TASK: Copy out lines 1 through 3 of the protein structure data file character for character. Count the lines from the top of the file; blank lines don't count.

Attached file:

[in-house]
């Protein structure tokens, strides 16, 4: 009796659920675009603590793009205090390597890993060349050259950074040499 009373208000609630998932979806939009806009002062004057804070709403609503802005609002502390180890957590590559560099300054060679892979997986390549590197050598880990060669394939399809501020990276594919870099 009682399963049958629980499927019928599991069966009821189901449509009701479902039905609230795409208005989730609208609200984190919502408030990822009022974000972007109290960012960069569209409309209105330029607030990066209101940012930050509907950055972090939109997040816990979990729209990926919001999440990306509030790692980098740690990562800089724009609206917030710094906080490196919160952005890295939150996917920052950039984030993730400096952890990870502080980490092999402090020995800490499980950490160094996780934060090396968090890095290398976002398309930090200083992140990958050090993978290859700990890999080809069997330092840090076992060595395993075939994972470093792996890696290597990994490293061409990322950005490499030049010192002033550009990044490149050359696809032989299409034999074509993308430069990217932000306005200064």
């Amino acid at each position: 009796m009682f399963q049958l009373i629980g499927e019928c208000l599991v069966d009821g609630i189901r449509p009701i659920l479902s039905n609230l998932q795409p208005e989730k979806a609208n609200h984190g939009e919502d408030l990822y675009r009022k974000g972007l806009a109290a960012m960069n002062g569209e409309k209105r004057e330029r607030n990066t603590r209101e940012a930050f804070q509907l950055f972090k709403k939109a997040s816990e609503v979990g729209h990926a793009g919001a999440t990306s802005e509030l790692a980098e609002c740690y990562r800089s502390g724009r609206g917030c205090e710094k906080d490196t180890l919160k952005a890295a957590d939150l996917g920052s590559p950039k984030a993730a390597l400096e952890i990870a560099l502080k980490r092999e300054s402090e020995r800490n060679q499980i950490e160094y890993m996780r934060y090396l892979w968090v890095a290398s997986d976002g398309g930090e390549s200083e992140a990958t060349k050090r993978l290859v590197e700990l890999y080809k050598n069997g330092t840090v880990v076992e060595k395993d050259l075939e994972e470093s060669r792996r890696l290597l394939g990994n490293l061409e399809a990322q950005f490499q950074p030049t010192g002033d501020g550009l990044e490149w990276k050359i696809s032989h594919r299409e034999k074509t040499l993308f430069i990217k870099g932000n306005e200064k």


[in-house]
């Protein structure tokens, strides 16, 4: 009796659920675009603590793009205090390597890993060349050259950074040499 009373208000609630998932979806939009806009002062004057804070709403609503802005609002502390180890957590590559560099300054060679892979997986390549590197050598880990060669394939399809501020990276594919870099 009682399963049958629980499927019928599991069966009821189901449509009701479902039905609230795409208005989730609208609200984190919502408030990822009022974000972007109290960012960069569209409309209105330029607030990066209101940012930050509907950055972090939109997040816990979990729209990926919001999440990306509030790692980098740690990562800089724009609206917030710094906080490196919160952005890295939150996917920052950039984030993730400096952890990870502080980490092999402090020995800490499980950490160094996780934060090396968090890095290398976002398309930090200083992140990958050090993978290859700990890999080809069997330092840090076992060595395993075939994972470093792996890696290597990994490293061409990322950005490499030049010192002033550009990044490149050359696809032989299409034999074509993308430069990217932000306005200064």
């Amino acid at each position: 009796m009682f399963q049958l009373i629980g499927e019928c208000l599991v069966d009821g609630i189901r449509p009701i659920l479902s039905n609230l998932q795409p208005e989730k979806a609208n609200h984190g939009e919502d408030l990822y675009r009022k974000g972007l806009a109290a960012m960069n002062g569209e409309k209105r004057e330029r607030n990066t603590r209101e940012a930050f804070q509907l950055f972090k709403k939109a997040s816990e609503v979990g729209h990926a793009g919001a999440t990306s802005e509030l790692a980098e609002c740690y990562r800089s502390g724009r609206g917030c205090e710094k906080d490196t180890l919160k952005a890295a957590d939150l996917g920052s590559p950039k984030a993730a390597l400096e952890i990870a560099l502080k980490r092999e300054s402090e020995r800490n060679q499980i950490e160094y890993m996780r934060y090396l892979w968090v890095a290398s997986d976002g398309g930090e390549s200083e992140a990958t060349k050090r993978l290859v590197e700990l890999y080809k050598n069997g330092t840090v880990v076992e060595k395993d050259l075939e994972e470093s060669r792996r890696l290597l394939g990994n490293l061409e399809a990322q950005f490499q950074p030049t010192g002033d501020g550009l990044e490149w990276k050359i696809s032989h594919r299409e034999k074509t040499l993308f430069i990217k870099g932000n306005e200064k």